I remember the day I forgot the Nicene Creed. The space in my brain that once held the 32–line prayer had emptied at some point during my first semester of college. I was no longer used to reciting the statement of Christian beliefs every Sunday; a lack of practice begets a lack of memory. In the car ride home from church that day, I wondered: if I had forgotten the entirety of a prayer that listed the foundational truths of Catholicism, had I also forgotten how to pray?

Truthfully, I used to hate church. Raised Catholic, I’d been attending mass with my father and sisters every Sunday at 7:45 a.m. without fail since I was four years old. I hated the sound of the organ. I hated the hard pews we had to sit on for an hour. And I hated the weird smell of the place, like old ladies’ perfumes mixed with mildew, dust, and a hint of incense. By my senior year of high school, I began subconsciously counting down the days until I no longer had to suffer these weekly burdens.

With age, I also began to question the validity of the story behind Christianity. I wasn’t sure I really bought into Jesus’ resurrection, and had trouble visualizing unleavened bread and some bitter red wine as body and blood. I drifted from the Catholic church, but still felt grounded by certain experiences I’d had within it. I loved the warm candlelit silence of mass on Christmas Eve, with everyone pushed close together as we listened to a sermon that always spoke of joyous renewal. I loved being in the presence of religious artwork, especially from the Middle Ages, before representation became too realistic, and I always tried to identify the biblical figures with golden halos encircling their heads. But most of all, I loved the feeling I got after some mass or artwork truly affected me: a sense of restful peace, a faith that all could and would be okay.

I lost that feeling for a while, probably around the same time I lost the Nicene Creed. Because I didn’t really believe in God or Jesus, I called myself an atheist, and I neglected faith in my life. Certainly by no coincidence, memories from that time are now tinged with a desperate darkness. Without faith, recognition of love or the divine in the everyday became impossible, and every trial I faced seemed to take place in oppressive isolation as I had let my interior support system crumble.

But in this darkness were glimmers of hope, signs that my faith was still with me. I stuffed my bookshelf with poetry books, reciting them aloud to myself in solitude as if they were prayers. I would light candles at night—not so much for the sweet aroma, but for the way they reflected invisible movements of air around them, a ubiquitous yet oft–unseen force. I savored the stories of authors like Patti Smith or James Baldwin, who spoke of complex relationships with religion, but full endorsements of faith.

I began to take better care of my creative soul—the one that dreams and innovates, the one that is inherently tied to faith. I set aside time at the beginning and end of each day for reading poetry, making space for a ritual that I hoped would bring back the foundation I had lost. By a stroke of divine luck, a few months after fully adopting this new practice, a close friend asked me to attend her Baptism.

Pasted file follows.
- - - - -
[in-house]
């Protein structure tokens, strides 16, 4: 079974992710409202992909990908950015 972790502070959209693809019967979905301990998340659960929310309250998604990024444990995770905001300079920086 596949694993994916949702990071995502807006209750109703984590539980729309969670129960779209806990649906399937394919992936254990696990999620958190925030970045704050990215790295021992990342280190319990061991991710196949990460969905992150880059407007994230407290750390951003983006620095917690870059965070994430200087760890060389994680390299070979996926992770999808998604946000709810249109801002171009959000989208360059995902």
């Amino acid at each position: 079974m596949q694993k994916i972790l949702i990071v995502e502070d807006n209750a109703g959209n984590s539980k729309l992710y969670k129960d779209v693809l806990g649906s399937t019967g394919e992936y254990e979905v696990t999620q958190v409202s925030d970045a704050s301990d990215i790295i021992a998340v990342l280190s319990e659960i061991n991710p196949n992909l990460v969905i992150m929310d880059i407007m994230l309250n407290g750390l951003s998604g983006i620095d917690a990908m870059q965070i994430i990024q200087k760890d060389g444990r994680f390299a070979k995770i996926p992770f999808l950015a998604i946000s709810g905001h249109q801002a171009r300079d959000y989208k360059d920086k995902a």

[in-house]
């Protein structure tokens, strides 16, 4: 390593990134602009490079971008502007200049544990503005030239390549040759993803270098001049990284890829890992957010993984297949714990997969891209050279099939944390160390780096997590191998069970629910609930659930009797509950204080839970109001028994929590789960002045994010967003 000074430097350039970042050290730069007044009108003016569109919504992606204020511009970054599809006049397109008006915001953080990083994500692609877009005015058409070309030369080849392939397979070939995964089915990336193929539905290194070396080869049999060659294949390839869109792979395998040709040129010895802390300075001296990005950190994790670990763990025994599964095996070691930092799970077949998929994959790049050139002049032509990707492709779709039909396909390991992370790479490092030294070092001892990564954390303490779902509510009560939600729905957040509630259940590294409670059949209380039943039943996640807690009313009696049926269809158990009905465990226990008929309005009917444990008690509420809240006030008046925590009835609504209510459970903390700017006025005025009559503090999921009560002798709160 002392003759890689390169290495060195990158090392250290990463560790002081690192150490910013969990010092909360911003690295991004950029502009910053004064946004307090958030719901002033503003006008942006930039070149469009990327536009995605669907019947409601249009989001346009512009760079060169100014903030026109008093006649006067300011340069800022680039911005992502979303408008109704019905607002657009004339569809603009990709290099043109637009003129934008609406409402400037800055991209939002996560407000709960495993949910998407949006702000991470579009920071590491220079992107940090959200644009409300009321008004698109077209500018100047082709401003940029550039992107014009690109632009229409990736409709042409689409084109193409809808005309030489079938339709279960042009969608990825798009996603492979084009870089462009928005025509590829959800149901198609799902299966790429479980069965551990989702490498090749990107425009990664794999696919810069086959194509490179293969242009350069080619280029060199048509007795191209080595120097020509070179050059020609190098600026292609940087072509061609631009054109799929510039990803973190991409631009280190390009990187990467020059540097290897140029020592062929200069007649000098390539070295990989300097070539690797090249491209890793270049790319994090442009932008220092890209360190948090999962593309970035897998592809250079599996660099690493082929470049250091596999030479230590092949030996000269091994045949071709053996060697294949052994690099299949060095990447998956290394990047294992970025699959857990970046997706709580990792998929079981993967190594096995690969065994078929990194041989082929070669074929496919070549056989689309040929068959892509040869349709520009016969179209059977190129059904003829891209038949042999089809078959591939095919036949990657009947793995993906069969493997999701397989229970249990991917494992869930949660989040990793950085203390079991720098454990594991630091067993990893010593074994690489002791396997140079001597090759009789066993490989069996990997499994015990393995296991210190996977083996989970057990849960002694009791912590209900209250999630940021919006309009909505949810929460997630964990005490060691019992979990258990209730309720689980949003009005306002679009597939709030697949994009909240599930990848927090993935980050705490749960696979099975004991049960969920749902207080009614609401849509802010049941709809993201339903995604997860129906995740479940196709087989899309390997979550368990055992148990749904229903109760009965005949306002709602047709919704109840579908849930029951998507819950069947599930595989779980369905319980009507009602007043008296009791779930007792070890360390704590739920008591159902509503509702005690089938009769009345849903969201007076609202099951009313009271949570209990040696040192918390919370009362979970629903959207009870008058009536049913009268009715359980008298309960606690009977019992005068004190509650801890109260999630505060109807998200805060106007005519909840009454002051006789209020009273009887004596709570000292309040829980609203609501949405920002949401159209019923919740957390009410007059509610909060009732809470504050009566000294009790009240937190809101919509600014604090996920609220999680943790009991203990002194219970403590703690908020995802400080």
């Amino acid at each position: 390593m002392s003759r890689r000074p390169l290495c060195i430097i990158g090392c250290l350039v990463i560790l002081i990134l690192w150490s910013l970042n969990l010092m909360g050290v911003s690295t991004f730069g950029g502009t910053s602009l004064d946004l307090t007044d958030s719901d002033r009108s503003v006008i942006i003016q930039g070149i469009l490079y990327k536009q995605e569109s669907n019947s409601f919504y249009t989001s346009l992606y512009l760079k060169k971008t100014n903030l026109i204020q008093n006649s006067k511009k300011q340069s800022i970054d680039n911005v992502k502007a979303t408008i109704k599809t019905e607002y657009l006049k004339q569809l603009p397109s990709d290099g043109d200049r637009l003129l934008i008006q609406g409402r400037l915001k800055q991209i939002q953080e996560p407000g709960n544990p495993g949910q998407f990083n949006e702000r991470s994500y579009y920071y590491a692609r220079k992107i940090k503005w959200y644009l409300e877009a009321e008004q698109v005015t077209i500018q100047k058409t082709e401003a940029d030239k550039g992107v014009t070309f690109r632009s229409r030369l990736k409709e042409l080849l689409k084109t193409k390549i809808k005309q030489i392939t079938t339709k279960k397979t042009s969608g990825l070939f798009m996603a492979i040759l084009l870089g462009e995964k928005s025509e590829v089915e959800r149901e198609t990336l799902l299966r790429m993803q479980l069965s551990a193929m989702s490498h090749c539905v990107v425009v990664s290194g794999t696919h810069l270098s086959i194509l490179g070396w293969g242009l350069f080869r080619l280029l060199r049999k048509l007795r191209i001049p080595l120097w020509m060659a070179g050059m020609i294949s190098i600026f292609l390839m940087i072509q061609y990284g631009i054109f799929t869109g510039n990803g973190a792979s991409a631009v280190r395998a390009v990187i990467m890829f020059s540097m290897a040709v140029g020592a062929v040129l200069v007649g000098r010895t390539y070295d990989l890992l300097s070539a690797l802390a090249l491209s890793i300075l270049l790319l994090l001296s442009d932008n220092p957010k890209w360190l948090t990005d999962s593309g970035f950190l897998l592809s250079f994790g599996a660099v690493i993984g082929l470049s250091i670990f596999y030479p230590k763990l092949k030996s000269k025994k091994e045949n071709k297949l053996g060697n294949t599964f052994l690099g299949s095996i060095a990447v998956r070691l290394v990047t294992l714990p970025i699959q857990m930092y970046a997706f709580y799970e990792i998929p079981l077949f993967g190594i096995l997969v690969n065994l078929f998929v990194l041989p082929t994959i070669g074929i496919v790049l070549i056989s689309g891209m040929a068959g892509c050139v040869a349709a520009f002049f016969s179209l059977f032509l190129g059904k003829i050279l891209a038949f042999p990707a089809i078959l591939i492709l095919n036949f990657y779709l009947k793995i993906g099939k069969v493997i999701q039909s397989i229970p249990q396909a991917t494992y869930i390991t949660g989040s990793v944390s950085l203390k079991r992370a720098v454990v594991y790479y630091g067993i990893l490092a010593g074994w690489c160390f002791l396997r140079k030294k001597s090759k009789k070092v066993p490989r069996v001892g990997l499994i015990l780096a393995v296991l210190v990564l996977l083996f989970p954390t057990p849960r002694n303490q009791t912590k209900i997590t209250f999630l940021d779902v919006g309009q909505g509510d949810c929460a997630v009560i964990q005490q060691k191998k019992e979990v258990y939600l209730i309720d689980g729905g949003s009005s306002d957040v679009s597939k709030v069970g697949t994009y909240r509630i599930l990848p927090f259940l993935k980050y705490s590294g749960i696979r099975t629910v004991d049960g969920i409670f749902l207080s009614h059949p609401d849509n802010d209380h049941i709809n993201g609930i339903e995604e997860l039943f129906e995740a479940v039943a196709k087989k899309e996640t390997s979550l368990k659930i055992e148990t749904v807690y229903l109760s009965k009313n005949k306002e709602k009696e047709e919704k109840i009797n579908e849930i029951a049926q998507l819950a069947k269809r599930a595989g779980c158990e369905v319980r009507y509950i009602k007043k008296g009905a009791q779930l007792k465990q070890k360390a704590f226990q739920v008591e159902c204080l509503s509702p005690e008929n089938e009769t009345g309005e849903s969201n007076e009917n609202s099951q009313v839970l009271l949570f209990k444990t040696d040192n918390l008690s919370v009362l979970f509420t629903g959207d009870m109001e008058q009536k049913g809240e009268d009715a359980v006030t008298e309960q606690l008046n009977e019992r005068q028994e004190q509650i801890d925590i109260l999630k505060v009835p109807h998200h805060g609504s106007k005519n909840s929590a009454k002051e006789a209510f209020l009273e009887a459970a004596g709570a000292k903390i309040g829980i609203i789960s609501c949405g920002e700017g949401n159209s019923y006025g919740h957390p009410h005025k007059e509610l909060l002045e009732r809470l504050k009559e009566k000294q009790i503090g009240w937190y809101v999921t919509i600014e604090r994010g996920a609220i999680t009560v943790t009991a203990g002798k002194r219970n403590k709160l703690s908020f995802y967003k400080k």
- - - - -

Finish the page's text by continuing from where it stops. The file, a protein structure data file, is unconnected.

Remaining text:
When I entered the church that bright Sunday morning last spring, I finally felt the old feeling of peace that I derived from these traditional places of worship and fellowship. I realized that even if I couldn’t align with some of the beliefs of Christianity, it came with a community that was paramount to finding my new idea of faith. I wanted to choose to lead a life in the spirit, whatever that may be, and surround myself with others who had their own versions of this same goal and inspired me to stay in steady pursuit of it.

But this summer, the romance of reading poetry and lighting candles wasn’t enough to keep my faith from being tested. When the formula of my life lost its order, and a plan for renewal led to disintegration, I worried that another phase of harrowing darkness awaited me. And while perhaps one did, and several certainly still do, I realized that faith is a way of receiving suffering without unending doom, following the words of scripture that tell us to “count it all joy—when we meet various trials.” No one said it would be easy, but despite the rockiness of some major life plans gone awry, I kept my footing.

Though my journey of finding faith began several years ago, speaking about it is still difficult for me. Especially in academic environments, we often praise leaders who are rigid in their approach to life, and see displays of emotion or professions of faith as weaknesses. It's taboo to discuss spirituality and the love that feeds it, even though many of us consider love to be one of the primary motivations of our lives. I still struggle to communicate this way of thinking without sounding wishy–washy, but my faith is the idea that love is the one all–powerful, all–saving force in this world.

My earliest exposure to spirituality was through Christianity, but, while biblical stories still resonate with me, my spirituality is no longer tied to an organized religion. I’ve learned a new kind of prayer that allows me to connect with the divinity of the world in poetry, art, music, and activity, so that I can always keep in touch with the needs of my spirit. Though prayer is a form of everyday ritual, practice is not always easy, and I know that there will be dark days when I doubt faith and scoff at every idea I’ve discussed here. But I almost look forward to those days, because when it comes to spiritual practice, the reward is in the effort. Only when we open our hearts to our own versions of spiritual awakening can we also open them to love.